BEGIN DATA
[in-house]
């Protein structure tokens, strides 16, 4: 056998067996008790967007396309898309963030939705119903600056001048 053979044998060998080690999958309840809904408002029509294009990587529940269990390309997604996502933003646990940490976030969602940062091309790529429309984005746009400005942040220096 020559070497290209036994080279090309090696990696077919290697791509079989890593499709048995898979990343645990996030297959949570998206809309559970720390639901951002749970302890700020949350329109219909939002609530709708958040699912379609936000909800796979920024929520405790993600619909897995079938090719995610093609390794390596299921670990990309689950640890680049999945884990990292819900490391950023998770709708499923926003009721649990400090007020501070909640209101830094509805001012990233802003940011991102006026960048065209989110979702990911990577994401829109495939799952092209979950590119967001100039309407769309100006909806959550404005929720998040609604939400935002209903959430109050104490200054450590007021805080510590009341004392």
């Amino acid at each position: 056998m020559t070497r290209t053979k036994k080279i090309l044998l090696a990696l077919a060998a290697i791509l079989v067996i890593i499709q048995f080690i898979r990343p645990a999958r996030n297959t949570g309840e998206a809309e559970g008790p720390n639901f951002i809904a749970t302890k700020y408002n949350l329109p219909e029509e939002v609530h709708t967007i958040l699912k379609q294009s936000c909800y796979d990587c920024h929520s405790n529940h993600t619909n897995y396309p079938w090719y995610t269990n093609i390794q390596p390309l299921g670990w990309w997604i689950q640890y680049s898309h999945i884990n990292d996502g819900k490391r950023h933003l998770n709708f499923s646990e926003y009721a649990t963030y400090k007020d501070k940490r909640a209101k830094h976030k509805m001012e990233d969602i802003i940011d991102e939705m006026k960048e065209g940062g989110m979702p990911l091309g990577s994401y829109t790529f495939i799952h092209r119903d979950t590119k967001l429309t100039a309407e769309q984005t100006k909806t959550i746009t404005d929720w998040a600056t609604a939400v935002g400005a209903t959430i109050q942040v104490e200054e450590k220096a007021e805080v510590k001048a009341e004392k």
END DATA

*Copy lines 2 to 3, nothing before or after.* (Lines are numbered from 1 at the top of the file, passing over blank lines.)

């Protein structure tokens, strides 16, 4: 056998067996008790967007396309898309963030939705119903600056001048 053979044998060998080690999958309840809904408002029509294009990587529940269990390309997604996502933003646990940490976030969602940062091309790529429309984005746009400005942040220096 020559070497290209036994080279090309090696990696077919290697791509079989890593499709048995898979990343645990996030297959949570998206809309559970720390639901951002749970302890700020949350329109219909939002609530709708958040699912379609936000909800796979920024929520405790993600619909897995079938090719995610093609390794390596299921670990990309689950640890680049999945884990990292819900490391950023998770709708499923926003009721649990400090007020501070909640209101830094509805001012990233802003940011991102006026960048065209989110979702990911990577994401829109495939799952092209979950590119967001100039309407769309100006909806959550404005929720998040609604939400935002209903959430109050104490200054450590007021805080510590009341004392």
């Amino acid at each position: 056998m020559t070497r290209t053979k036994k080279i090309l044998l090696a990696l077919a060998a290697i791509l079989v067996i890593i499709q048995f080690i898979r990343p645990a999958r996030n297959t949570g309840e998206a809309e559970g008790p720390n639901f951002i809904a749970t302890k700020y408002n949350l329109p219909e029509e939002v609530h709708t967007i958040l699912k379609q294009s936000c909800y796979d990587c920024h929520s405790n529940h993600t619909n897995y396309p079938w090719y995610t269990n093609i390794q390596p390309l299921g670990w990309w997604i689950q640890y680049s898309h999945i884990n990292d996502g819900k490391r950023h933003l998770n709708f499923s646990e926003y009721a649990t963030y400090k007020d501070k940490r909640a209101k830094h976030k509805m001012e990233d969602i802003i940011d991102e939705m006026k960048e065209g940062g989110m979702p990911l091309g990577s994401y829109t790529f495939i799952h092209r119903d979950t590119k967001l429309t100039a309407e769309q984005t100006k909806t959550i746009t404005d929720w998040a600056t609604a939400v935002g400005a209903t959430i109050q942040v104490e200054e450590k220096a007021e805080v510590k001048a009341e004392k």